The long honeymoon

Tuesday. The word of the day is facetious.

Bernie Sanders seems to have set Elon Musk off. Or maybe he’s just giving him cover.

Boston gets a new mayor today. Michelle Wu will be sworn in this afternoon. The Globe is setting expectations very high, which probably isn’t fair. Operationalizing politics while governing is hard, particularly at the start of an administration. Wu and her staff, especially if they’re coming from outside city government, are going to need a little time to settle in.

Henry Olsen is concerned for Democrats. And Fredrik deBoer, a dyed in the wool socialist, is worried that people on the left are stuck in their own bubble. Not to worry. People on the right are in a bubble, too. Everyone seems to be in their own bubble these days.

The state’s unemployment insurance fund was supposed to be in deficit. That was bad. But actually, there’s a surplus. That should be good -but it’s also confusing to the business community.

And no, your phone isn’t listening in to your conversations. Spread the word.

The new Boston

Sunday. Fun day. Also a pretty slow news day.

Ben Sisario got a look at Peter Jackson’s Get Back, a seven-hour Beatles documentary. (It looks like I’m going to have to sign up for the Disney Channel.)

Bostonians get a lot of entertainment from reports of storrowing. Nathan Phillips wants to take that all away. And Shirley Leung would like to see the downtown become a big residential neighborhood where we can all lay down on the grass in Post Office Square after a long day of telework. I would be down with that.

So apparently it’s not the medium or the message. They’re just giving people what they want. Maybe the problem is the audience. We have met the enemy…

I guess Rivian’s IPO went well. They now have a valuation that surpasses General Motors even though they’ve only shipped 150 cars.

And here’s another video from the Facebook metaverse. Oh, wait a minute.

Ramping up

Today is Wednesday. Another week half-done.

We now have a time frame for when the final season of Better Call Saul will air. Another 2-part season.

Three officers shot in a standoff. Another stabbed earlier in the week. Two suspects shot dead by police. Crime might be down in Boston but these incidents show the volatility and day to day danger for law enforcement. Also, the mayor-elect has named her transition team. I couldn’t find anyone with any real public safety experience on the list, which seems odd given the urgency of naming a permanent commissioner.

Who are the swing voters? David Leonhardt looks at the data.

Lisa Kashinsky writes about where Charlie Baker is on running again and whether he’ll ever become an independent.

And this is why I hate Pinterest. Good to see I’m not alone.

Politics on the margins

Sunday, November 7. Today’s word is soporific.

The Globe is being very nice to Kim Janey this morning. But isn’t it a little late for that?

The Squad made a big, empty gesture, voting against the infrastructure bill. Fortunately a handful of Republicans stepped up. What a world. Maureen Dowd writes about the problem of Democrats not being able to get out of their own way. And the show’s not over yet. Let’s see what happens with the spending bill.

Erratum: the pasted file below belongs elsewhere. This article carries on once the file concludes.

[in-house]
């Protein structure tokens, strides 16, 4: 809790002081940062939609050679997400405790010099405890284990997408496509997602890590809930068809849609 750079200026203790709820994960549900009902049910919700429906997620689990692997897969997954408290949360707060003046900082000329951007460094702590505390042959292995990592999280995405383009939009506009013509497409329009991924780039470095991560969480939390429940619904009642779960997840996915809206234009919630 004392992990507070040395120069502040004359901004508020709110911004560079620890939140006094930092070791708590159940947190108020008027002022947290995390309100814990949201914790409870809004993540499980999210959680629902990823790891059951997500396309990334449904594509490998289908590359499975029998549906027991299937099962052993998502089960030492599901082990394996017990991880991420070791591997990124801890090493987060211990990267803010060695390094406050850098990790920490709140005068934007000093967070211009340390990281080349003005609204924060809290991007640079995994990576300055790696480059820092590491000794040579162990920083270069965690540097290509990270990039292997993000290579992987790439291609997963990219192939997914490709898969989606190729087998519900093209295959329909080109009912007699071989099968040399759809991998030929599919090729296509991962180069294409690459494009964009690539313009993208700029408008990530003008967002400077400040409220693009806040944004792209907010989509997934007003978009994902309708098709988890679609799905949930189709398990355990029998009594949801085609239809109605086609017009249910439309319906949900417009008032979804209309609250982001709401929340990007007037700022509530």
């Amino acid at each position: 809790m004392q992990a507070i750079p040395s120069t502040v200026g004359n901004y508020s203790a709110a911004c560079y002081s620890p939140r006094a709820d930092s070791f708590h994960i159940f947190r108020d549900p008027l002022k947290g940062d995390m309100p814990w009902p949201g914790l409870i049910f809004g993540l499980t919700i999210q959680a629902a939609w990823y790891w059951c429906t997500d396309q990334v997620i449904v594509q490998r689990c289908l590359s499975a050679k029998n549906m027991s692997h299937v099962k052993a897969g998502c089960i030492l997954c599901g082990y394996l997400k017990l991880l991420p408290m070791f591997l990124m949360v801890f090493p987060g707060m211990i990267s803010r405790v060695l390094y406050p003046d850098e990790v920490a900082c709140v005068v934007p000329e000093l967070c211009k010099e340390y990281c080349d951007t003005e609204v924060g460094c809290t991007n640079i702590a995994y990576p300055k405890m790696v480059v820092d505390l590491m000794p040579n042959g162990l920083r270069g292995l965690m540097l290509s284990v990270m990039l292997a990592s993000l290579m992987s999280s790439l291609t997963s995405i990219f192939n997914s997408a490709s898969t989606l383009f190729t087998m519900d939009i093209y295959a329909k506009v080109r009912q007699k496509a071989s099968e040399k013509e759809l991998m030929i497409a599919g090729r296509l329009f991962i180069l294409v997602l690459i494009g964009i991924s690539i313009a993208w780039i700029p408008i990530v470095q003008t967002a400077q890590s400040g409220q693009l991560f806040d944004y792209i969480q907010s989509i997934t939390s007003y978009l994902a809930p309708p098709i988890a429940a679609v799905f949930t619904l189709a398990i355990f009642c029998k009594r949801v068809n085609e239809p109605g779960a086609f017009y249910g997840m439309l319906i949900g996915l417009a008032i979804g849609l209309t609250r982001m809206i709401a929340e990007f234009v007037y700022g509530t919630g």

Mobile devices with mini-computers have taken over the world. Our cars are full of computers. Even toasters have computers in them. Where are all those microchips coming from? That, writes Christopher Mimms, is the problem.

Wording in one section of the infrastructure bill, related to tax reporting requirements, is alarming some crypto watchers.

And I really hate biking up hills. Wind and hills. No thanks. But there are cyclists that love climbing hills. There’s even a blog highlighting the best, hardest hills. I don’t get it. For me it would be like reading ‘getting punched in the stomach’ magazine. But, to each his own, I guess.


Saturday. The Weekend.

Paleontology, politics and dairy all came together in 1802 when the good folks from Cheshire, MA sent a ‘mammoth’ block of cheese to Thomas Jefferson. Not to be outdone, upstate New Yorkers sent an even bigger block to Andrew Jackson, sparking a literal feeding frenzy in the White House. Ah, the good old days.

Coleman Herman reports that non-union employees at the MBTA received a $1000 bonus for working through the pandemic. Huh? Some people in the private sector were lucky enough to have been compensated for continuing to come into work, but not many. How did anyone in management at the T think that was a good idea at an agency struggling to control costs. Just the optics alone should have taken this off the table.

Alan Levinovitz responds to John McWhorter’s article about wokeness being like a religion. And in France, they’re just confused about the whole thing.

Mayor-elect Wu is still taking the T to work. She told WBUR that she will continue to do so as mayor. I guess that’s a good thing. The city can save a few bucks on a driver and when the T goes free, she will save as well.

And if you’re in the market for a new bike and you want to stand out from the crowd you should consider this gold Giant Defy. It’s only $288,125. Cash for flash.